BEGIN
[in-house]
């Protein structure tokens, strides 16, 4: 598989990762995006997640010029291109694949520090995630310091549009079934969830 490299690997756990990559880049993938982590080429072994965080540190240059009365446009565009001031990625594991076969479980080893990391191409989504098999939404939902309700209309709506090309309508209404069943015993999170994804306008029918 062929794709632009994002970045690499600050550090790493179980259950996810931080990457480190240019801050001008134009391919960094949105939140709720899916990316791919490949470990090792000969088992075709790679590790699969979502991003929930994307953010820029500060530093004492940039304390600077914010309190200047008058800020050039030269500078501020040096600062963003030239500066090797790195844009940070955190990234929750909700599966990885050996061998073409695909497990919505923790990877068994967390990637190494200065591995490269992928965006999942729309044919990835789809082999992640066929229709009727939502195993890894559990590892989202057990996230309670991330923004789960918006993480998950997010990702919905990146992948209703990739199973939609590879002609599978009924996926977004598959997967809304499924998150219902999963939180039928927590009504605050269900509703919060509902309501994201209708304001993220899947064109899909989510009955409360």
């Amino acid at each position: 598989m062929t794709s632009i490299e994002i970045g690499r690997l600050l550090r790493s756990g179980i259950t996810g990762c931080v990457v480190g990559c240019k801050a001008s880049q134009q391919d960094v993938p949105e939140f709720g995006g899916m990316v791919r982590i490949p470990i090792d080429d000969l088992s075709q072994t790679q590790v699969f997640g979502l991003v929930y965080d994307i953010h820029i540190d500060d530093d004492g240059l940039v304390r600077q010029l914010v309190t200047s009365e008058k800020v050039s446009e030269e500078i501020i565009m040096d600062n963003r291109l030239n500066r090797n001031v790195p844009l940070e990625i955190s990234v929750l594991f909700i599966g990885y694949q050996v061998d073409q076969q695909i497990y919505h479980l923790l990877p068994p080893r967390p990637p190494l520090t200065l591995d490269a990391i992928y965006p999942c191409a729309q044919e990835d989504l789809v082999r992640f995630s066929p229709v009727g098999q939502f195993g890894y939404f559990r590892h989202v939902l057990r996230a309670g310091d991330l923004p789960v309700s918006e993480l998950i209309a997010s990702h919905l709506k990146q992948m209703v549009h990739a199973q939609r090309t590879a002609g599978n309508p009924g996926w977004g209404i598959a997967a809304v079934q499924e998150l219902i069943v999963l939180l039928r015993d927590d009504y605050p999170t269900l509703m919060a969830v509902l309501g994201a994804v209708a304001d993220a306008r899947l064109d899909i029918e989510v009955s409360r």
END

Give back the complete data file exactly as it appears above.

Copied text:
[in-house]
């Protein structure tokens, strides 16, 4: 598989990762995006997640010029291109694949520090995630310091549009079934969830 490299690997756990990559880049993938982590080429072994965080540190240059009365446009565009001031990625594991076969479980080893990391191409989504098999939404939902309700209309709506090309309508209404069943015993999170994804306008029918 062929794709632009994002970045690499600050550090790493179980259950996810931080990457480190240019801050001008134009391919960094949105939140709720899916990316791919490949470990090792000969088992075709790679590790699969979502991003929930994307953010820029500060530093004492940039304390600077914010309190200047008058800020050039030269500078501020040096600062963003030239500066090797790195844009940070955190990234929750909700599966990885050996061998073409695909497990919505923790990877068994967390990637190494200065591995490269992928965006999942729309044919990835789809082999992640066929229709009727939502195993890894559990590892989202057990996230309670991330923004789960918006993480998950997010990702919905990146992948209703990739199973939609590879002609599978009924996926977004598959997967809304499924998150219902999963939180039928927590009504605050269900509703919060509902309501994201209708304001993220899947064109899909989510009955409360």
């Amino acid at each position: 598989m062929t794709s632009i490299e994002i970045g690499r690997l600050l550090r790493s756990g179980i259950t996810g990762c931080v990457v480190g990559c240019k801050a001008s880049q134009q391919d960094v993938p949105e939140f709720g995006g899916m990316v791919r982590i490949p470990i090792d080429d000969l088992s075709q072994t790679q590790v699969f997640g979502l991003v929930y965080d994307i953010h820029i540190d500060d530093d004492g240059l940039v304390r600077q010029l914010v309190t200047s009365e008058k800020v050039s446009e030269e500078i501020i565009m040096d600062n963003r291109l030239n500066r090797n001031v790195p844009l940070e990625i955190s990234v929750l594991f909700i599966g990885y694949q050996v061998d073409q076969q695909i497990y919505h479980l923790l990877p068994p080893r967390p990637p190494l520090t200065l591995d490269a990391i992928y965006p999942c191409a729309q044919e990835d989504l789809v082999r992640f995630s066929p229709v009727g098999q939502f195993g890894y939404f559990r590892h989202v939902l057990r996230a309670g310091d991330l923004p789960v309700s918006e993480l998950i209309a997010s990702h919905l709506k990146q992948m209703v549009h990739a199973q939609r090309t590879a002609g599978n309508p009924g996926w977004g209404i598959a997967a809304v079934q499924e998150l219902i069943v999963l939180l039928r015993d927590d009504y605050p999170t269900l509703m919060a969830v509902l309501g994201a994804v209708a304001d993220a306008r899947l064109d899909i029918e989510v009955s409360r």